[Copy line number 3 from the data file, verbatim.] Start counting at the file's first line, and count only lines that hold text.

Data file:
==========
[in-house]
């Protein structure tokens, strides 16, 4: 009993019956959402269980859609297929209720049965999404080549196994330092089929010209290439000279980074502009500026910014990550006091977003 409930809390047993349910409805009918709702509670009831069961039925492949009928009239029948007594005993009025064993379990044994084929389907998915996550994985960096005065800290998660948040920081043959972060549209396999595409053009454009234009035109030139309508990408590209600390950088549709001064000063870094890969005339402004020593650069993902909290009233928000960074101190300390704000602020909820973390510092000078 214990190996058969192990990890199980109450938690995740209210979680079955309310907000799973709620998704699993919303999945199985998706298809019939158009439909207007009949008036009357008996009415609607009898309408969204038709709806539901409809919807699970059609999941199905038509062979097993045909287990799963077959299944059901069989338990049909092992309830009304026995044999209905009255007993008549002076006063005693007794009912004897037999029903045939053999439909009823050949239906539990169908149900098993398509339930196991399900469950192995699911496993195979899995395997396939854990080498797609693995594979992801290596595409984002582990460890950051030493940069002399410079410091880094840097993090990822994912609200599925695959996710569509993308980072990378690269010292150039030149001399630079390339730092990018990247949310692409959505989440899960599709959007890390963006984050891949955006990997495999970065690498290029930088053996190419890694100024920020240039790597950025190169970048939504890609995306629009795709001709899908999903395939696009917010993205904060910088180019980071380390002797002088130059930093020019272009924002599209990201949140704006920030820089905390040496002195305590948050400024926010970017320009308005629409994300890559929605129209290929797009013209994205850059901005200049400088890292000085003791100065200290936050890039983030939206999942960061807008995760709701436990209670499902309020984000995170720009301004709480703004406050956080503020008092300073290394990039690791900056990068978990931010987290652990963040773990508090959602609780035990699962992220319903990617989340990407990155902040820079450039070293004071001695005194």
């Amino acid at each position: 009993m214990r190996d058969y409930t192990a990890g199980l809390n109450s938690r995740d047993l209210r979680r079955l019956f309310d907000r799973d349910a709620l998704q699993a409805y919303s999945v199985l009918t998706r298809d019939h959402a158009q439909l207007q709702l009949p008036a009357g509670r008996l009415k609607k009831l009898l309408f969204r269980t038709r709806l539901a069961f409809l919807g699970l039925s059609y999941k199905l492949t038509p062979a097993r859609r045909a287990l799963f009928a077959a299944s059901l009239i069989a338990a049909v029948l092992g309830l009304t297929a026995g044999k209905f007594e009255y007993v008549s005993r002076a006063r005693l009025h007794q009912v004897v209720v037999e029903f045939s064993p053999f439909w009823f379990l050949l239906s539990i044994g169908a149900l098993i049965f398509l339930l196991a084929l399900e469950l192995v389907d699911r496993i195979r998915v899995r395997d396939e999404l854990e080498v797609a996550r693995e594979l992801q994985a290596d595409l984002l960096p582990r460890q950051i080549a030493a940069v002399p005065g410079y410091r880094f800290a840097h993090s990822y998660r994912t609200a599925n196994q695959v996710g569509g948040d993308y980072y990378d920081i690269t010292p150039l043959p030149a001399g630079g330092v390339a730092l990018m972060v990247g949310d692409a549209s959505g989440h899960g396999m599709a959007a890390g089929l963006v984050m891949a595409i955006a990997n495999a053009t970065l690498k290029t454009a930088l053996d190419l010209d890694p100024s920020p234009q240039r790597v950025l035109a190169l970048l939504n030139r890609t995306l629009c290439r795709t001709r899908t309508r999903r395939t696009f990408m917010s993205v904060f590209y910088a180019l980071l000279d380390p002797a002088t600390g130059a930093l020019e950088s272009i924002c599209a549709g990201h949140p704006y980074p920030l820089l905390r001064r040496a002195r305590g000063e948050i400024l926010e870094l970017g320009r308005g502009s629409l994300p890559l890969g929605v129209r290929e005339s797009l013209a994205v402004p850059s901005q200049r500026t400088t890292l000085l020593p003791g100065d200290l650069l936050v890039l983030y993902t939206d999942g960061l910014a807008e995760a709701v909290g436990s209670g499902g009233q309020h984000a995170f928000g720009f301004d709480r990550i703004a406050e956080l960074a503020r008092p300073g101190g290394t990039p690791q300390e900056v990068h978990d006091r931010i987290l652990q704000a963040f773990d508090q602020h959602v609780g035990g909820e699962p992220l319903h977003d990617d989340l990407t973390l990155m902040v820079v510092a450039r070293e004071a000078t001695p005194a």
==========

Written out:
């Amino acid at each position: 009993m214990r190996d058969y409930t192990a990890g199980l809390n109450s938690r995740d047993l209210r979680r079955l019956f309310d907000r799973d349910a709620l998704q699993a409805y919303s999945v199985l009918t998706r298809d019939h959402a158009q439909l207007q709702l009949p008036a009357g509670r008996l009415k609607k009831l009898l309408f969204r269980t038709r709806l539901a069961f409809l919807g699970l039925s059609y999941k199905l492949t038509p062979a097993r859609r045909a287990l799963f009928a077959a299944s059901l009239i069989a338990a049909v029948l092992g309830l009304t297929a026995g044999k209905f007594e009255y007993v008549s005993r002076a006063r005693l009025h007794q009912v004897v209720v037999e029903f045939s064993p053999f439909w009823f379990l050949l239906s539990i044994g169908a149900l098993i049965f398509l339930l196991a084929l399900e469950l192995v389907d699911r496993i195979r998915v899995r395997d396939e999404l854990e080498v797609a996550r693995e594979l992801q994985a290596d595409l984002l960096p582990r460890q950051i080549a030493a940069v002399p005065g410079y410091r880094f800290a840097h993090s990822y998660r994912t609200a599925n196994q695959v996710g569509g948040d993308y980072y990378d920081i690269t010292p150039l043959p030149a001399g630079g330092v390339a730092l990018m972060v990247g949310d692409a549209s959505g989440h899960g396999m599709a959007a890390g089929l963006v984050m891949a595409i955006a990997n495999a053009t970065l690498k290029t454009a930088l053996d190419l010209d890694p100024s920020p234009q240039r790597v950025l035109a190169l970048l939504n030139r890609t995306l629009c290439r795709t001709r899908t309508r999903r395939t696009f990408m917010s993205v904060f590209y910088a180019l980071l000279d380390p002797a002088t600390g130059a930093l020019e950088s272009i924002c599209a549709g990201h949140p704006y980074p920030l820089l905390r001064r040496a002195r305590g000063e948050i400024l926010e870094l970017g320009r308005g502009s629409l994300p890559l890969g929605v129209r290929e005339s797009l013209a994205v402004p850059s901005q200049r500026t400088t890292l000085l020593p003791g100065d200290l650069l936050v890039l983030y993902t939206d999942g960061l910014a807008e995760a709701v909290g436990s209670g499902g009233q309020h984000a995170f928000g720009f301004d709480r990550i703004a406050e956080l960074a503020r008092p300073g101190g290394t990039p690791q300390e900056v990068h978990d006091r931010i987290l652990q704000a963040f773990d508090q602020h959602v609780g035990g909820e699962p992220l319903h977003d990617d989340l990407t973390l990155m902040v820079v510092a450039r070293e004071a000078t001695p005194a």